Michael Vick receives warm welcome in return to Georgia Dome

Shutdown Corner
<a class="link rapid-noclick-resp" href="/ncaaf/players/229384/" data-ylk="slk:Michael Vick">Michael Vick</a> returns to Atlanta. (Getty)
Michael Vick returns to Atlanta. (Getty)

It’s all but impossible to remember now, but there was a time when Michael Vick was supposed to be the NFL’s version of Michael Jordan, a game-changing athlete whose every snap was must-watch. For a brief time, he electrified the Georgia Dome while playing for the Atlanta Falcons.

But Vick’s relationship with the fans soured as the big wins didn’t come, and then Vick involved himself in dog fighting that cost him his fortune and, eventually, his freedom. Vick paid his debt to society in prison and his debt to his creditors, and played several seasons of post-prison, post-Falcon football.

On Sunday, at halftime of the Falcons’ final regular-season game, Vick joined several other former Falcon luminaries to bid farewell to the Georgia Dome, which is being replaced by the Mercedes-Benz Stadium rising next door. And according to the Atlanta Journal-Constitution’s Jeff Schultz, Vick received a warm welcome from the crowd:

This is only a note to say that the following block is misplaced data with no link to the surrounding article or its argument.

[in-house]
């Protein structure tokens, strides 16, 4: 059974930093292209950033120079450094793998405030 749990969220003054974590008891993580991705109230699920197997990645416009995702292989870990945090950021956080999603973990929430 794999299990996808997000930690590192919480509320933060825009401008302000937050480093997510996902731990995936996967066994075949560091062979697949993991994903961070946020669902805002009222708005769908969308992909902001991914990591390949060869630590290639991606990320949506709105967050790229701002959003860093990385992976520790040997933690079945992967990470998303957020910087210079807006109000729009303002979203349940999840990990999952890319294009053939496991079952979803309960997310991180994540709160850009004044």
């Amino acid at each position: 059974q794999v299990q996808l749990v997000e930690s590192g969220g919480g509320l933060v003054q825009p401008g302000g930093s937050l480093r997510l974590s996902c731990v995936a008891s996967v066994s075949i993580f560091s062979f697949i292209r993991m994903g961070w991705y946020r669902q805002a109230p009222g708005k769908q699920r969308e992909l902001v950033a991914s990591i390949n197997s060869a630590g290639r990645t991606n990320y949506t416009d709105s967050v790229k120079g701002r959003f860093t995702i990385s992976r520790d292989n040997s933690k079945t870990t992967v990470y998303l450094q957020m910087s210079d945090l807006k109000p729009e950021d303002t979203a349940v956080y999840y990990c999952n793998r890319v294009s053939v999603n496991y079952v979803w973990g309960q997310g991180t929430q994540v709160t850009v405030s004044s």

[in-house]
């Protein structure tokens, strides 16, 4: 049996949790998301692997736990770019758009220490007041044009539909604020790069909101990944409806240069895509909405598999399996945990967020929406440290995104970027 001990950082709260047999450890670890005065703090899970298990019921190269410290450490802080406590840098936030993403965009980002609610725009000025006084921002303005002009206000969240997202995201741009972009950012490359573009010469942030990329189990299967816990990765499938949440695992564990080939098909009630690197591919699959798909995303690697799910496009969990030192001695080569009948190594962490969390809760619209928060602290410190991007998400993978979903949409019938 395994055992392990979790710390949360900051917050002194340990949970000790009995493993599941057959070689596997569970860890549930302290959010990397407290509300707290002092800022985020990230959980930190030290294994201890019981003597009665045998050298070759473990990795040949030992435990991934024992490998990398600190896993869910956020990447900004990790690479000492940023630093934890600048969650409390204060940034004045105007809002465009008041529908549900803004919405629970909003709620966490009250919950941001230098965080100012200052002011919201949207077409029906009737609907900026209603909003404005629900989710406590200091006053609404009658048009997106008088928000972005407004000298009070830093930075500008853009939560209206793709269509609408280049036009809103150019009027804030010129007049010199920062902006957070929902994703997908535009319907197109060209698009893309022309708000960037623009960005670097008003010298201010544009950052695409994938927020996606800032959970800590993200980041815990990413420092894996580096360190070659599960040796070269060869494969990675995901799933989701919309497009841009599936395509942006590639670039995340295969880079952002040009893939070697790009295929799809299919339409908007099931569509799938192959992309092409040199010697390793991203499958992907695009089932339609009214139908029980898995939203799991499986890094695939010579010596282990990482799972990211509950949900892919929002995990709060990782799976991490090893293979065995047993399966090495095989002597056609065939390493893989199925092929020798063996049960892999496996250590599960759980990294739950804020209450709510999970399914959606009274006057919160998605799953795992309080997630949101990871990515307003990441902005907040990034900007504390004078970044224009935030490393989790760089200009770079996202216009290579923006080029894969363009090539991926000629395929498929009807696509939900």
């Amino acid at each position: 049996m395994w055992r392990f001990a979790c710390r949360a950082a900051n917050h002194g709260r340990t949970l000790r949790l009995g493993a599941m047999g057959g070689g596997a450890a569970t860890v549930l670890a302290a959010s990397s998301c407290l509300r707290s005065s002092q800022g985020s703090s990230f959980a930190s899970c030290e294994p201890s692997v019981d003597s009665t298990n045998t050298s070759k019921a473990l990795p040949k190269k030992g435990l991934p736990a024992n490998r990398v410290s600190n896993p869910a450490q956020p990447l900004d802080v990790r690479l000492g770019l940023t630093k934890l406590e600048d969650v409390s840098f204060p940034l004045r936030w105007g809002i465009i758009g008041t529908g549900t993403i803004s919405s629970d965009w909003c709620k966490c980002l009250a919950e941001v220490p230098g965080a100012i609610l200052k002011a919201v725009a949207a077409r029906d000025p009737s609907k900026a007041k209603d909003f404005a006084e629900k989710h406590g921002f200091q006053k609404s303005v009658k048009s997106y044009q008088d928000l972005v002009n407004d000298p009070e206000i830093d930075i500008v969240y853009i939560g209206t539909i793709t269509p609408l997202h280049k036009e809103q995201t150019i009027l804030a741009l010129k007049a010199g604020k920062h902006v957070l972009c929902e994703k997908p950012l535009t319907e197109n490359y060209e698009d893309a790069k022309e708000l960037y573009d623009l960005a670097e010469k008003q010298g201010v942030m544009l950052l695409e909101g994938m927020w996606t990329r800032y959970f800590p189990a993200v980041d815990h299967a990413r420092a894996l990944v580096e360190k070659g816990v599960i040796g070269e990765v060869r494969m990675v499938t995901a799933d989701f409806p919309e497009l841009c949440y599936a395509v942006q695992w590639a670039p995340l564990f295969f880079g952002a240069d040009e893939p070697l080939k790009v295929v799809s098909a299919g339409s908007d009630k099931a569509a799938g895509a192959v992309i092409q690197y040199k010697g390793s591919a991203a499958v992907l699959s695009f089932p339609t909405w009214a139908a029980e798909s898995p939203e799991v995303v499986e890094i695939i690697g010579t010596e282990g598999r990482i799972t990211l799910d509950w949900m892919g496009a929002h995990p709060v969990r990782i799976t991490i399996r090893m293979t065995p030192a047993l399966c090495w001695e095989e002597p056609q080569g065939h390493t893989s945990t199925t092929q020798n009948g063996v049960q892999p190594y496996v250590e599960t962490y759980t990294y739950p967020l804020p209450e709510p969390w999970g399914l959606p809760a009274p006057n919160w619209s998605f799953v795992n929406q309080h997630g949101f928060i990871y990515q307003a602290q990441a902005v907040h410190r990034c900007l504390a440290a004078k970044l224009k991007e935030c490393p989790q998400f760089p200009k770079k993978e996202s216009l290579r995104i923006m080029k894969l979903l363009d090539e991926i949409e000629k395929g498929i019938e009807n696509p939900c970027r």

Granted, not everyone forgives Vick for what he did either as quarterback or as part of a dog-fighting ring. Vick indicated that he understood that, but hoped they could find it in themselves to forgive him.

“I think it’s so important in your life — you have to forgive,” Vick said Sunday prior to the game. “I’m just thankful for the people, a lot of people, here in this organization and in this city. I come and go all the time through the Atlanta airport. A lot of people have forgiven me and given me an opportunity to show a different side of myself. I’m just thankful I have a lot of support and that’s all I can ask for, and I appreciate those people with the utmost humility.”

Vick played six seasons with the Falcons, taking the team to the playoffs twice. Vick’s Falcons knocked off the Packers in Lambeau in 2002, but fell twice to the Eagles, in 2002 and 2004. Vick last visited the Dome in 2011 as quarterback for the Eagles.

Vick technically hasn’t retired from the NFL; he last played a few snaps in 2015 for the Pittsburgh Steelers. That could set up, say, a scenario where he signs a one-day contract to retire as a Falcon.

Clearly, this Sunday’s reception indicates that Vick and Atlanta may not be as through with one another as expected.

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Jay Busbee is a writer for Yahoo Sports and the author of EARNHARDT NATION, on sale now at Amazon or wherever books are sold. Contact him at jay.busbee@yahoo.com or find him on Twitter or on Facebook.

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